Lectura en inglés para adolescentes: 10 fun facts about Christmas in the USA

La revista I Love English te invita a leer: 10 divertidos datos sobre la Navidad en Estados Unidos

¿Quieres conocer unos cuantos datos curiosos sobre las celebraciones de Navidad en Estados Unidos? Te invitamos a leer 10 fun facts about Christmas in the USA elaborado por la redacción de la revista para aprender inglés I Love English, a partir del contenido del número de diciembre (I Love English 328).

Aprenderéis sobre sus tradiciones y costumbres en esta época del año, y además conoceréis nuevo vocabulario y podréis practicar la lectura en inglés. Es una lectura perfecta para adolescentes y alumnos de Secundaria.

10 fun facts about Christmas in the USA 

I Love English

1. Christmas is the most celebrated holiday in the USA. However, Alabama was the first state in the USA to officially recognize Christmas in 1836. That is why it is said that Alabama is America?s Sweet Home of Christmas. 

2. It is a traditional practice for the President of the USA to have a Christmas tree shining brightly in the window of the White House. However, nobody knows which President put up the first White House Christmas tree! 

3. Americans send more than 2 billion Christmas cards every year. The most popular greeting on a card is "Merry Christmas", followed by "Happy Holidays". In 1975, one American man sent 62,824 Christmas cards: a difficult record to beat! 

4. Dutch immigrants brought the Christmas cookie to the USA in the 17th century. Their cookies had spices, dried fruit and nuts. Today, kids leave cookies and milk for Santa on 24 December. Many Americans buy cookies for Santa, but some bake their own! 

5. The cakes people eat during the Christmas period are usually known as plum cakes, but, actually, there are no plums in the cakes! That is because raisins were known as plums in medieval times. In fact, raisin pudding is one of the traditional Christmas recipes in the USA. Other common cakes are: pumpkin or apple pie, fruitcake, muesli truffles, Christmas biscuits, Christmas tree cakes and coconut snowballs!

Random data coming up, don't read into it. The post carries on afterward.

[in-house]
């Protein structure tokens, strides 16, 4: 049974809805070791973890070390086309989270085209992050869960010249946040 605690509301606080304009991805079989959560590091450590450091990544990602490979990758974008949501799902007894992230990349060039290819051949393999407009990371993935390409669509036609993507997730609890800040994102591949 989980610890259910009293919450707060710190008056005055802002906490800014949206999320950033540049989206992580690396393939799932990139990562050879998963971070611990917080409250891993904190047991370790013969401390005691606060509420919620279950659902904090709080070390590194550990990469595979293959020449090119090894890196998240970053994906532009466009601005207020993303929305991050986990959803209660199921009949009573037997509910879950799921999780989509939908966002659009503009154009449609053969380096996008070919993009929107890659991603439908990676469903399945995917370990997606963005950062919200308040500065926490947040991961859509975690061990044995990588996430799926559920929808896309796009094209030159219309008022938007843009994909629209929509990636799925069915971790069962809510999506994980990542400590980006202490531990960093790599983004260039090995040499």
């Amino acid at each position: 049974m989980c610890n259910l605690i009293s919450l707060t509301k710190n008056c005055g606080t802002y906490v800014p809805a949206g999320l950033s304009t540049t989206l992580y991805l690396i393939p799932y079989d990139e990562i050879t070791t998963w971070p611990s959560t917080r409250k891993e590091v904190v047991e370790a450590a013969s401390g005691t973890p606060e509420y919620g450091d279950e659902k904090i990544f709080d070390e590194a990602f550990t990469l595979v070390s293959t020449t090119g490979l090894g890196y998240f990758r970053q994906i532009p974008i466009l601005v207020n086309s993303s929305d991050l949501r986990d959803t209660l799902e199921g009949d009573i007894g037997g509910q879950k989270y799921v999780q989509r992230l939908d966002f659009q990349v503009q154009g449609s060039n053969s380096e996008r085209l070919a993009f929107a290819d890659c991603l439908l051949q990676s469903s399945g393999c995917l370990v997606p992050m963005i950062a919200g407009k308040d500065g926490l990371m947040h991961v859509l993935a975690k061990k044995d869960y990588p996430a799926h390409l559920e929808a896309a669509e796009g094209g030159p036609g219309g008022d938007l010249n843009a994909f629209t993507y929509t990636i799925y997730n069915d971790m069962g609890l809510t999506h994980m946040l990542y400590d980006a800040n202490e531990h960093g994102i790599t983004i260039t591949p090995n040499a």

6. Families have an "elf on the shelf". The elf observes kids? behaviour before Christmas and reports back to Santa Claus in the North Pole each night. And every morning, the elf has moved to a different place in the house. Kids enjoy finding him!  

7. Each member of the family has a stocking, often with their name on, so that Santa Claus can fill it with little presents on Christmas Eve. Traditionally, Americans hang their stockings by the fireplace (if they have one), but you don?t need to buy Christmas stockings, you can just use some big colourful socks. 

8. In the USA, people decorate their Christmas tree with candy cane lights and garlands. A "popcorn garland" adds a vintage touch. You don?t eat the popcorn (or the red cranberries) on the garland ? it?s for decoration only! 

9. Nutcracker dolls are also a traditional Christmas decoration on the Christmas tree. They originated in Germany in the 17th century to crack nuts. Later, the composer Tchaikovsky put one on his famous ballet. After World War II, soldiers brought nutcracker dolls home to the USA and Americans adopted them as part of their Christmas traditions.  

10. Originally, Jingle Bells was not a Christmas song, but a Thanksgiving song. In the 19th century, a Georgian organist performed a song at his church?s Thanksgiving concert. This song was then re-published in 1857 with the title Jingle Bells

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